Posts tagged people

crookedindifference:

Bucky and Spaceship Earth

from

Inventor, architect, ecologist, poet & mathematician – R. Buckminster Fuller was at the vanguard of all of these disciplines. The critics attacked this self-made thinker for his maverick style and disregard for accepted standards. Admirers hailed him as a man ahead of his time. “Bucky”, as he was known to all, was the first person to use the term “environment” and warned about the dangers of depleting the Earth’s limited resources long before the world became aware of these issues. This short film traces his tragicomic career, focusing on the milestones of his work, paving the way for the discoveries of future thinkers that affect our world today.

amustsayb:

I don’t suppose I really know you very well - but I know you smell like the delicious damp grass that grows near old walls and that your hands are beautiful opening out of your sleeves and that the back of your head is a mossy sheltered cave when there is trouble in the wind and that my cheek just fits the depression in your shoulder.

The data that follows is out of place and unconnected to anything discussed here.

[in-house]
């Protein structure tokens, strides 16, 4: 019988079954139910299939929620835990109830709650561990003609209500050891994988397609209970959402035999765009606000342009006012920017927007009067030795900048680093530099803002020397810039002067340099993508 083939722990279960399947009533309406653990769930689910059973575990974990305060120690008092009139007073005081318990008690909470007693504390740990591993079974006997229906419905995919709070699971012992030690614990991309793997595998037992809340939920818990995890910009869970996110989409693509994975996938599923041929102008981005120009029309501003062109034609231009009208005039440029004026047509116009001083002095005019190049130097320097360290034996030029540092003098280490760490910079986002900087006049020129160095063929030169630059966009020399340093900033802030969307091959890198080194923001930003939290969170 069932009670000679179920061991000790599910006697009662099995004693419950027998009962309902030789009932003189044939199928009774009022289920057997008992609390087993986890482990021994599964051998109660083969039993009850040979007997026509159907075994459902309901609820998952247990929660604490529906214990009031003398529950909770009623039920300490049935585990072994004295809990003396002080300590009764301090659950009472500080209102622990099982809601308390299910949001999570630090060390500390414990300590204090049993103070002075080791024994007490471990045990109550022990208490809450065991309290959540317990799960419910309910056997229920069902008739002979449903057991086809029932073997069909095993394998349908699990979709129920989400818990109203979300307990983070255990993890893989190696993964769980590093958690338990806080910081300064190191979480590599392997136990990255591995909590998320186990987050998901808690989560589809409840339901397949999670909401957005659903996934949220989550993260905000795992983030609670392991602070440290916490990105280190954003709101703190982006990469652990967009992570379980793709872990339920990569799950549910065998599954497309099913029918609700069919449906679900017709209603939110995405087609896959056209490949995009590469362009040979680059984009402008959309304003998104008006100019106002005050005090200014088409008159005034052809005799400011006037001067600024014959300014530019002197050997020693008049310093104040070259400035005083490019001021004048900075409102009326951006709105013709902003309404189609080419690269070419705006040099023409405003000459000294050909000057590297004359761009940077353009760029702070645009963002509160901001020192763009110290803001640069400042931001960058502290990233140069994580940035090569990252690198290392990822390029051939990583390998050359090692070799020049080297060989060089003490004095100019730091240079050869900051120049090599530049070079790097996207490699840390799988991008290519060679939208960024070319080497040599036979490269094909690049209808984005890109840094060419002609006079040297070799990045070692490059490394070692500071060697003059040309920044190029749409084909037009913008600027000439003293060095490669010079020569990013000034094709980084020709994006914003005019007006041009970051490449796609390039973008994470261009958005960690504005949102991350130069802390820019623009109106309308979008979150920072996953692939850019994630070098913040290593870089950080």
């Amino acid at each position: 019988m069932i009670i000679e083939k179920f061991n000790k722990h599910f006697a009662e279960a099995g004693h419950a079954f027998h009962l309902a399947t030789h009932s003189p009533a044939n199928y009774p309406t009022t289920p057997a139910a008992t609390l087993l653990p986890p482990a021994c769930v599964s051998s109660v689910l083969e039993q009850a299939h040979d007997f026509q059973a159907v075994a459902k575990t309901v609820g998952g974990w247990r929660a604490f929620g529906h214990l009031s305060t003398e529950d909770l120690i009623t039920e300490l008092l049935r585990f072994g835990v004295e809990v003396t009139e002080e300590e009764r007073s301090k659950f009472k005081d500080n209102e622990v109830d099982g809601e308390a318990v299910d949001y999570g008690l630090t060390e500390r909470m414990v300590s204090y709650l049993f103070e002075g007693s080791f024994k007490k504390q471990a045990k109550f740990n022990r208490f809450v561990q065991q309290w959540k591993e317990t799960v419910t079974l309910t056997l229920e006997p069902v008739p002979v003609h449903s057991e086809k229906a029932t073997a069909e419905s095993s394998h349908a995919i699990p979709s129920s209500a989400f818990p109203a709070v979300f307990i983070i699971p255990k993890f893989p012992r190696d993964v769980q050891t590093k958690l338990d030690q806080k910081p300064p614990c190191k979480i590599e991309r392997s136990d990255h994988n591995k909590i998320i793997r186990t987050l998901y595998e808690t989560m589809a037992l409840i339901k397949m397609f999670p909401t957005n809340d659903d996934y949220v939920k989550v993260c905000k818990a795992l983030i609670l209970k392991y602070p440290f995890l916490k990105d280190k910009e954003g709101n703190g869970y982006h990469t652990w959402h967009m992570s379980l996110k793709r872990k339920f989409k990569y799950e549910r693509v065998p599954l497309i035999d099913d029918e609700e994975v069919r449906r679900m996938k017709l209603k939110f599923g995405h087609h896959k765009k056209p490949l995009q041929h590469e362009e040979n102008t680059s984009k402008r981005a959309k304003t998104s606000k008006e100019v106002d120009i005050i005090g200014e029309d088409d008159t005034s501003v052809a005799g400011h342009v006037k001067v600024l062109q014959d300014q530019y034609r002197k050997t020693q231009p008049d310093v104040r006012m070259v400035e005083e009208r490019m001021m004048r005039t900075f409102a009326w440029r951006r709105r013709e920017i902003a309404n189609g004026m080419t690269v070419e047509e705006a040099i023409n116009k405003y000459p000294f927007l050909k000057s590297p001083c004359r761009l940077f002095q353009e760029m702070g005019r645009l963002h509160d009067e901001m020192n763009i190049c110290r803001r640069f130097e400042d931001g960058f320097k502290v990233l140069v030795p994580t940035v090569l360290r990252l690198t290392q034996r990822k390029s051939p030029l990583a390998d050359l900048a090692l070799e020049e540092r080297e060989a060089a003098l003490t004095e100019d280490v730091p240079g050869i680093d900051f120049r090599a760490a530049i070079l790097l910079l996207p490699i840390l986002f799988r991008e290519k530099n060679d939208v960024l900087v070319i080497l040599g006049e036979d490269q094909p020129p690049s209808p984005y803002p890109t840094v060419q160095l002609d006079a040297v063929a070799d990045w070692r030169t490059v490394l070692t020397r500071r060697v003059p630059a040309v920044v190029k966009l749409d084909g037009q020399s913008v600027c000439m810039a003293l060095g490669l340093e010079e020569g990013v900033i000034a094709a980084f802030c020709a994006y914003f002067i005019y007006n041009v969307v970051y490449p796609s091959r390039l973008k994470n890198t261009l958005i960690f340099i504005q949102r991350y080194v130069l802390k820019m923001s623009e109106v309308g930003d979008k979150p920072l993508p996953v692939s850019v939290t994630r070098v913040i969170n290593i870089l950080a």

—Zelda Fitzgerald, in a letter to F. Scott Fitzgerald

fuckyeahhistorycrushes:

Richard Buckminster “Bucky” Fuller  (July 12, 1895 – July 1, 1983) was an American inventor, systems theorist, designer, author, engineer, architect, and humanist.  Fuller was an enigmatic genius best known for his innovations with geometric architecture such as the geodesic dome, as well as his pioneering work with sustainable systems.  In addition to being dashingly handsome, “Bucky” was also a badass (having been expelled from Harvard University for his hard partying) and a genius, who meticulously documented his life over 80 years in the world’s longest autobiography, The Dymaxion Chronofile, a paper record over 80 meters thick where Fuller notated his life every 15 minutes!  Fuller’s complex intellect fascinated and baffled many of his contemporaries.  His many quirks, coupled with his brilliant designs made him a guru among alternative communities seeking to create sustainable systems. 

Fuller received numerous honorary degrees, was granted 28 US Patents, and in 1983 shortly before his death was awarded the Presidential Medal of Freedom (the nation’s highest civilian honor) by President Ronald Reagan.  He died of a heart attack at the age of 87 and is buried in Cambridge, Massachusetts.